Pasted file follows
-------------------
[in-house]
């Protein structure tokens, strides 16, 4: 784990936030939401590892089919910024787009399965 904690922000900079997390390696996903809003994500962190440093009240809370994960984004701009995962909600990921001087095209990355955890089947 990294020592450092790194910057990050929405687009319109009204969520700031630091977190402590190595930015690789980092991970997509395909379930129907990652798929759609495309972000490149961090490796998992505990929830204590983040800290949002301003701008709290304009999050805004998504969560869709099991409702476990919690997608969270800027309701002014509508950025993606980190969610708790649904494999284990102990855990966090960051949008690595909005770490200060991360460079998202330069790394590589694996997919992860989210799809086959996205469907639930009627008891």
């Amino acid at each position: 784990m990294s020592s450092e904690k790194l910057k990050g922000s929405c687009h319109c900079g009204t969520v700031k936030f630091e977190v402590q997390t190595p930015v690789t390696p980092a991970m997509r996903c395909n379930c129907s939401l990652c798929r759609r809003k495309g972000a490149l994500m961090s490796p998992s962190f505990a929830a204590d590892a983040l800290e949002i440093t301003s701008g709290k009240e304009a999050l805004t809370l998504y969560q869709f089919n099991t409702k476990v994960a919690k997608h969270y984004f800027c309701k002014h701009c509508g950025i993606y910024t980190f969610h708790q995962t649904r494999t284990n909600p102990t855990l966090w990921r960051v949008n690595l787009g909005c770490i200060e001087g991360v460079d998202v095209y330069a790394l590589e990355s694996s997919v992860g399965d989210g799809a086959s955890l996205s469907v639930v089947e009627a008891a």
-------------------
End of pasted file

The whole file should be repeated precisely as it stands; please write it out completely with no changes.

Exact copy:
[in-house]
């Protein structure tokens, strides 16, 4: 784990936030939401590892089919910024787009399965 904690922000900079997390390696996903809003994500962190440093009240809370994960984004701009995962909600990921001087095209990355955890089947 990294020592450092790194910057990050929405687009319109009204969520700031630091977190402590190595930015690789980092991970997509395909379930129907990652798929759609495309972000490149961090490796998992505990929830204590983040800290949002301003701008709290304009999050805004998504969560869709099991409702476990919690997608969270800027309701002014509508950025993606980190969610708790649904494999284990102990855990966090960051949008690595909005770490200060991360460079998202330069790394590589694996997919992860989210799809086959996205469907639930009627008891």
């Amino acid at each position: 784990m990294s020592s450092e904690k790194l910057k990050g922000s929405c687009h319109c900079g009204t969520v700031k936030f630091e977190v402590q997390t190595p930015v690789t390696p980092a991970m997509r996903c395909n379930c129907s939401l990652c798929r759609r809003k495309g972000a490149l994500m961090s490796p998992s962190f505990a929830a204590d590892a983040l800290e949002i440093t301003s701008g709290k009240e304009a999050l805004t809370l998504y969560q869709f089919n099991t409702k476990v994960a919690k997608h969270y984004f800027c309701k002014h701009c509508g950025i993606y910024t980190f969610h708790q995962t649904r494999t284990n909600p102990t855990l966090w990921r960051v949008n690595l787009g909005c770490i200060e001087g991360v460079d998202v095209y330069a790394l590589e990355s694996s997919v992860g399965d989210g799809a086959s955890l996205s469907v639930v089947e009627a008891a």